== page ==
If we are captured in our descriptive minds, we’ll be convinced that we will never experience Reality directly. We will convince ourselves that Awakening consists of breaking the world into the ‘pure’ and the ‘profane’. If we watch ourselves, we’ll find that what we’re really trying to do is to eradicate all the things we don’t consider to be part of pure, non-dual reality, such as negative emotions, distraction, a belief in multiplicity, our ‘monkey mind’, and all the other aspects of our ‘delusion’. We’re convinced that if we eradicate these things, we’ll be left with Awakening, Enlightenment, Reality.
It is much simpler than this. It is just about seeing what is right here, right now.
This doesn’t mean that we shouldn’t ponder these riddle-statements. They have great value in that they can get us to examine our usual assumptions about the world. It’s okay to think about them. But when we get too hung up on one of them, it’s time for us to realize that they aren’t descriptors. They are pointers, and are urging our gaze toward something.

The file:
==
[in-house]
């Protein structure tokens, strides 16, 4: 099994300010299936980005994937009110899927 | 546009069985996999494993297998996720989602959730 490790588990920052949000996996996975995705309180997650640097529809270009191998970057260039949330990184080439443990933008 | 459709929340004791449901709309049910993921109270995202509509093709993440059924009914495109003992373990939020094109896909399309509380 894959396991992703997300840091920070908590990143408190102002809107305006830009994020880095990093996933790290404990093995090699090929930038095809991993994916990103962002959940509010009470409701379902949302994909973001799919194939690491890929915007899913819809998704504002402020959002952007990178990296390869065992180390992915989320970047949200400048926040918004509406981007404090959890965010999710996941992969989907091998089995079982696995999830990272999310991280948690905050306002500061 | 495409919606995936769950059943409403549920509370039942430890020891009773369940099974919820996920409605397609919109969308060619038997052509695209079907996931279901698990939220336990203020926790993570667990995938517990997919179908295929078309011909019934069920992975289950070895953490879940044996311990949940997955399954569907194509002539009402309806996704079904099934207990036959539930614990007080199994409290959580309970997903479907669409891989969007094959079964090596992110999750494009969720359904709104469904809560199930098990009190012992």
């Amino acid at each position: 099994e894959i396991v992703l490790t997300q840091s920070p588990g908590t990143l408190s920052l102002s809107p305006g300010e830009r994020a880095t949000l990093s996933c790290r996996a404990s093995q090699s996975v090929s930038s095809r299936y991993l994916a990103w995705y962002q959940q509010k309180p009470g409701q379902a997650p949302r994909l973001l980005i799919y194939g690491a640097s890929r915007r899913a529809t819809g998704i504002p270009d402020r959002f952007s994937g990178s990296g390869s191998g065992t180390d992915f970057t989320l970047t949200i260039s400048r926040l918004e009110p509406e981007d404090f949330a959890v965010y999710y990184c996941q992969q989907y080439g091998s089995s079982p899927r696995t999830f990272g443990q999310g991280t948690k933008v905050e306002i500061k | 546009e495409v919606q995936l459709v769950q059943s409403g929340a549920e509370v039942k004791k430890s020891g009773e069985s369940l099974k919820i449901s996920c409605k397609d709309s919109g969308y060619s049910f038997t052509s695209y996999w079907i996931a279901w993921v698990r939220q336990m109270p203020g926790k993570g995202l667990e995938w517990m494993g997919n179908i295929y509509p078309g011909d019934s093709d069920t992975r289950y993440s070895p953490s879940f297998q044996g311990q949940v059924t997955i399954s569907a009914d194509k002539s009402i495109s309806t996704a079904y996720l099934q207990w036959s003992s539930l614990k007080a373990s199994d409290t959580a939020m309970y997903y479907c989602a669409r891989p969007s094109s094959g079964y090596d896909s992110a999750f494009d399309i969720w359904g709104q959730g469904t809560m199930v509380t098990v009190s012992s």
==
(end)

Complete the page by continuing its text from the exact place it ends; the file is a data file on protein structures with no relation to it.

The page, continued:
It’s important to note that when we were standing in the field showing our friend what a daisy is, our friend would have become pretty confused if they tried to interpret our pointing language as descriptive language.
“What do you mean,” they might ask, “by ‘Look down and to your left, and there is something yellow and white’? How does this describe a daisy?”
Part of your statement would make a little bit of sense (‘yellow and white’ seems to be describing a daisy), but the rest of the words are nonsense if the person is looking for a description of a daisy.
Recognize in yourself the person attempting to see the daisy. When you hear words, how are you interpreting them? If you are interpreting them as descriptors, much of what is said regarding non-dualism will make a sort of ‘half-sense’, just like in the example above. But ultimately, unless you follow each of your assumptions to its very end, things will just become more confusing.
If, however, you are interpreting words as pointers, you will face yet another challenge. And here I’ll have to engage in riddle-talk myself. Because these pointers aren’t pointing toward anything. Anything they can point toward is just a descriptor.
This Reality (God, The Ultimate, Oneness) – even this is an idea in our heads. The goal is not to realize Wholeness or Non-Dualism. These are things we are conceptualizing. These are descriptors. What is being pointed to is an experience of what is always going on, all the time, right now. It is so breathtakingly simple and clear. It is much more like a direct perception (much like a sensation of cold or heat) than like anything you can imagine in your head.
On this site, and throughout writings on non-dualism, you will discover these riddle-statements.
See if they transform for you when you cease trying to make them into descriptors.